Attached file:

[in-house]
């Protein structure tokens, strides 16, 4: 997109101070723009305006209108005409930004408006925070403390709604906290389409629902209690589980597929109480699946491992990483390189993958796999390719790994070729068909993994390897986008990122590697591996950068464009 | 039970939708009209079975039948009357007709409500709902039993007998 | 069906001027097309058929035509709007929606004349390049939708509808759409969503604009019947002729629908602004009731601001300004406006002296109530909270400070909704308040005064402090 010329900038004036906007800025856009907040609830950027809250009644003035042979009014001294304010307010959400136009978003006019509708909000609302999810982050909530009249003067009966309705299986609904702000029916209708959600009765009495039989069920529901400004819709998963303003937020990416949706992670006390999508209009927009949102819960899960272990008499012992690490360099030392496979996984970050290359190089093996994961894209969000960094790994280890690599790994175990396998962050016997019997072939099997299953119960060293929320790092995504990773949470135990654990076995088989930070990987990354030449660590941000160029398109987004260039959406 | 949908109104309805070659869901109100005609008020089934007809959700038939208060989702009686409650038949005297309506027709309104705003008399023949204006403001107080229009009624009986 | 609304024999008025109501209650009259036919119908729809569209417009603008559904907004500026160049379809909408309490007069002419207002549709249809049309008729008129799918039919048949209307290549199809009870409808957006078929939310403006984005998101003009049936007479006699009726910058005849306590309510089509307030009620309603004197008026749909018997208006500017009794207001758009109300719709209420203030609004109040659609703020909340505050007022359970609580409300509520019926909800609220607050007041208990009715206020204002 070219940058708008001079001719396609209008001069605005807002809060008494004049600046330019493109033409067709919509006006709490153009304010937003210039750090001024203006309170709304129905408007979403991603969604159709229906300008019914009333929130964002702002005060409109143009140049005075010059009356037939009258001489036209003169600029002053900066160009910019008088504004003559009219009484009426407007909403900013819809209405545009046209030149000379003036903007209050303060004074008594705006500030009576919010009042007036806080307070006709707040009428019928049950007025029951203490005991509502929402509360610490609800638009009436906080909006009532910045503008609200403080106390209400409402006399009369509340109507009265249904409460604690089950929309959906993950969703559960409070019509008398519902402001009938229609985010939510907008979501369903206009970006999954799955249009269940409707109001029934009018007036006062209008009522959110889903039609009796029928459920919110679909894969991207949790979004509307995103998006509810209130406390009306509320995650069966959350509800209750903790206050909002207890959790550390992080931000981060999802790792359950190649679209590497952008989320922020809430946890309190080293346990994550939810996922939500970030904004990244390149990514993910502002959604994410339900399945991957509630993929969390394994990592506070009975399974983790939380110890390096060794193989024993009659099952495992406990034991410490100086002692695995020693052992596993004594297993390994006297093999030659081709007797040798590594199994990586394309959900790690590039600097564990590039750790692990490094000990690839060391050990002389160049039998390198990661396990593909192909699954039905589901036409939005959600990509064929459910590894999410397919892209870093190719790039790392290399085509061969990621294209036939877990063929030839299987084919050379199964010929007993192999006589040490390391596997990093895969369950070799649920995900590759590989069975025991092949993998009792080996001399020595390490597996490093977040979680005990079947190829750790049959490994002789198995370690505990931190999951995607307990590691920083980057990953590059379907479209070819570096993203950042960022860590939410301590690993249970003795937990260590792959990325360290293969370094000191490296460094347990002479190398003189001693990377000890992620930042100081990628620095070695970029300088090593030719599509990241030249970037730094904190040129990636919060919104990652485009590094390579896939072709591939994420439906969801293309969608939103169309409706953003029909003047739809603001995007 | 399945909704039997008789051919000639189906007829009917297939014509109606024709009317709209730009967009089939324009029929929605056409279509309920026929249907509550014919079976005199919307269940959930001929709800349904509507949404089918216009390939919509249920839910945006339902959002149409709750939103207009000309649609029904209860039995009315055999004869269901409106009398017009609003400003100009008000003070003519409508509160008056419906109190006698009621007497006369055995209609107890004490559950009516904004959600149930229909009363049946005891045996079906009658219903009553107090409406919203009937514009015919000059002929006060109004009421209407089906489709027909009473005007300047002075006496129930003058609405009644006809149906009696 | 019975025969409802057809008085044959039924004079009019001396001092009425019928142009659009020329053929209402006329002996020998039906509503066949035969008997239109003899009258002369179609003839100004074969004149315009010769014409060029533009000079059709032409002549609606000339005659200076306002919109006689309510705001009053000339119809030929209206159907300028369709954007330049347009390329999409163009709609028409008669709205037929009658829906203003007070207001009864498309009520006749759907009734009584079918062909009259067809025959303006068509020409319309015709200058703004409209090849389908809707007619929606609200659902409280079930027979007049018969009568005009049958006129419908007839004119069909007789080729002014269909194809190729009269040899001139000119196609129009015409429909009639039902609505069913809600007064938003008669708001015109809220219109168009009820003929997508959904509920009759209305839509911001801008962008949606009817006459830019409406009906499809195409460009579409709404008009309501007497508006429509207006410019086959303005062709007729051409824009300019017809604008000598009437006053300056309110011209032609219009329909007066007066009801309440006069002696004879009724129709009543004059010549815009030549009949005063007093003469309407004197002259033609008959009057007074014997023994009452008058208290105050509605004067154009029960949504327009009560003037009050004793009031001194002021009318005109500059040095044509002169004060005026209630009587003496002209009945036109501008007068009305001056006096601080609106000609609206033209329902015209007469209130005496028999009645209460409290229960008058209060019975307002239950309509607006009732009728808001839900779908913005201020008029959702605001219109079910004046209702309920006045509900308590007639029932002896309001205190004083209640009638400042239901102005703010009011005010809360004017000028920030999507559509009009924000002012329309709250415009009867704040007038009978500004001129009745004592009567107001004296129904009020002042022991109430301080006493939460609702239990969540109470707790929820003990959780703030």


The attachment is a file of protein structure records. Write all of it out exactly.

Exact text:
[in-house]
């Protein structure tokens, strides 16, 4: 997109101070723009305006209108005409930004408006925070403390709604906290389409629902209690589980597929109480699946491992990483390189993958796999390719790994070729068909993994390897986008990122590697591996950068464009 | 039970939708009209079975039948009357007709409500709902039993007998 | 069906001027097309058929035509709007929606004349390049939708509808759409969503604009019947002729629908602004009731601001300004406006002296109530909270400070909704308040005064402090 010329900038004036906007800025856009907040609830950027809250009644003035042979009014001294304010307010959400136009978003006019509708909000609302999810982050909530009249003067009966309705299986609904702000029916209708959600009765009495039989069920529901400004819709998963303003937020990416949706992670006390999508209009927009949102819960899960272990008499012992690490360099030392496979996984970050290359190089093996994961894209969000960094790994280890690599790994175990396998962050016997019997072939099997299953119960060293929320790092995504990773949470135990654990076995088989930070990987990354030449660590941000160029398109987004260039959406 | 949908109104309805070659869901109100005609008020089934007809959700038939208060989702009686409650038949005297309506027709309104705003008399023949204006403001107080229009009624009986 | 609304024999008025109501209650009259036919119908729809569209417009603008559904907004500026160049379809909408309490007069002419207002549709249809049309008729008129799918039919048949209307290549199809009870409808957006078929939310403006984005998101003009049936007479006699009726910058005849306590309510089509307030009620309603004197008026749909018997208006500017009794207001758009109300719709209420203030609004109040659609703020909340505050007022359970609580409300509520019926909800609220607050007041208990009715206020204002 070219940058708008001079001719396609209008001069605005807002809060008494004049600046330019493109033409067709919509006006709490153009304010937003210039750090001024203006309170709304129905408007979403991603969604159709229906300008019914009333929130964002702002005060409109143009140049005075010059009356037939009258001489036209003169600029002053900066160009910019008088504004003559009219009484009426407007909403900013819809209405545009046209030149000379003036903007209050303060004074008594705006500030009576919010009042007036806080307070006709707040009428019928049950007025029951203490005991509502929402509360610490609800638009009436906080909006009532910045503008609200403080106390209400409402006399009369509340109507009265249904409460604690089950929309959906993950969703559960409070019509008398519902402001009938229609985010939510907008979501369903206009970006999954799955249009269940409707109001029934009018007036006062209008009522959110889903039609009796029928459920919110679909894969991207949790979004509307995103998006509810209130406390009306509320995650069966959350509800209750903790206050909002207890959790550390992080931000981060999802790792359950190649679209590497952008989320922020809430946890309190080293346990994550939810996922939500970030904004990244390149990514993910502002959604994410339900399945991957509630993929969390394994990592506070009975399974983790939380110890390096060794193989024993009659099952495992406990034991410490100086002692695995020693052992596993004594297993390994006297093999030659081709007797040798590594199994990586394309959900790690590039600097564990590039750790692990490094000990690839060391050990002389160049039998390198990661396990593909192909699954039905589901036409939005959600990509064929459910590894999410397919892209870093190719790039790392290399085509061969990621294209036939877990063929030839299987084919050379199964010929007993192999006589040490390391596997990093895969369950070799649920995900590759590989069975025991092949993998009792080996001399020595390490597996490093977040979680005990079947190829750790049959490994002789198995370690505990931190999951995607307990590691920083980057990953590059379907479209070819570096993203950042960022860590939410301590690993249970003795937990260590792959990325360290293969370094000191490296460094347990002479190398003189001693990377000890992620930042100081990628620095070695970029300088090593030719599509990241030249970037730094904190040129990636919060919104990652485009590094390579896939072709591939994420439906969801293309969608939103169309409706953003029909003047739809603001995007 | 399945909704039997008789051919000639189906007829009917297939014509109606024709009317709209730009967009089939324009029929929605056409279509309920026929249907509550014919079976005199919307269940959930001929709800349904509507949404089918216009390939919509249920839910945006339902959002149409709750939103207009000309649609029904209860039995009315055999004869269901409106009398017009609003400003100009008000003070003519409508509160008056419906109190006698009621007497006369055995209609107890004490559950009516904004959600149930229909009363049946005891045996079906009658219903009553107090409406919203009937514009015919000059002929006060109004009421209407089906489709027909009473005007300047002075006496129930003058609405009644006809149906009696 | 019975025969409802057809008085044959039924004079009019001396001092009425019928142009659009020329053929209402006329002996020998039906509503066949035969008997239109003899009258002369179609003839100004074969004149315009010769014409060029533009000079059709032409002549609606000339005659200076306002919109006689309510705001009053000339119809030929209206159907300028369709954007330049347009390329999409163009709609028409008669709205037929009658829906203003007070207001009864498309009520006749759907009734009584079918062909009259067809025959303006068509020409319309015709200058703004409209090849389908809707007619929606609200659902409280079930027979007049018969009568005009049958006129419908007839004119069909007789080729002014269909194809190729009269040899001139000119196609129009015409429909009639039902609505069913809600007064938003008669708001015109809220219109168009009820003929997508959904509920009759209305839509911001801008962008949606009817006459830019409406009906499809195409460009579409709404008009309501007497508006429509207006410019086959303005062709007729051409824009300019017809604008000598009437006053300056309110011209032609219009329909007066007066009801309440006069002696004879009724129709009543004059010549815009030549009949005063007093003469309407004197002259033609008959009057007074014997023994009452008058208290105050509605004067154009029960949504327009009560003037009050004793009031001194002021009318005109500059040095044509002169004060005026209630009587003496002209009945036109501008007068009305001056006096601080609106000609609206033209329902015209007469209130005496028999009645209460409290229960008058209060019975307002239950309509607006009732009728808001839900779908913005201020008029959702605001219109079910004046209702309920006045509900308590007639029932002896309001205190004083209640009638400042239901102005703010009011005010809360004017000028920030999507559509009009924000002012329309709250415009009867704040007038009978500004001129009745004592009567107001004296129904009020002042022991109430301080006493939460609702239990969540109470707790929820003990959780703030």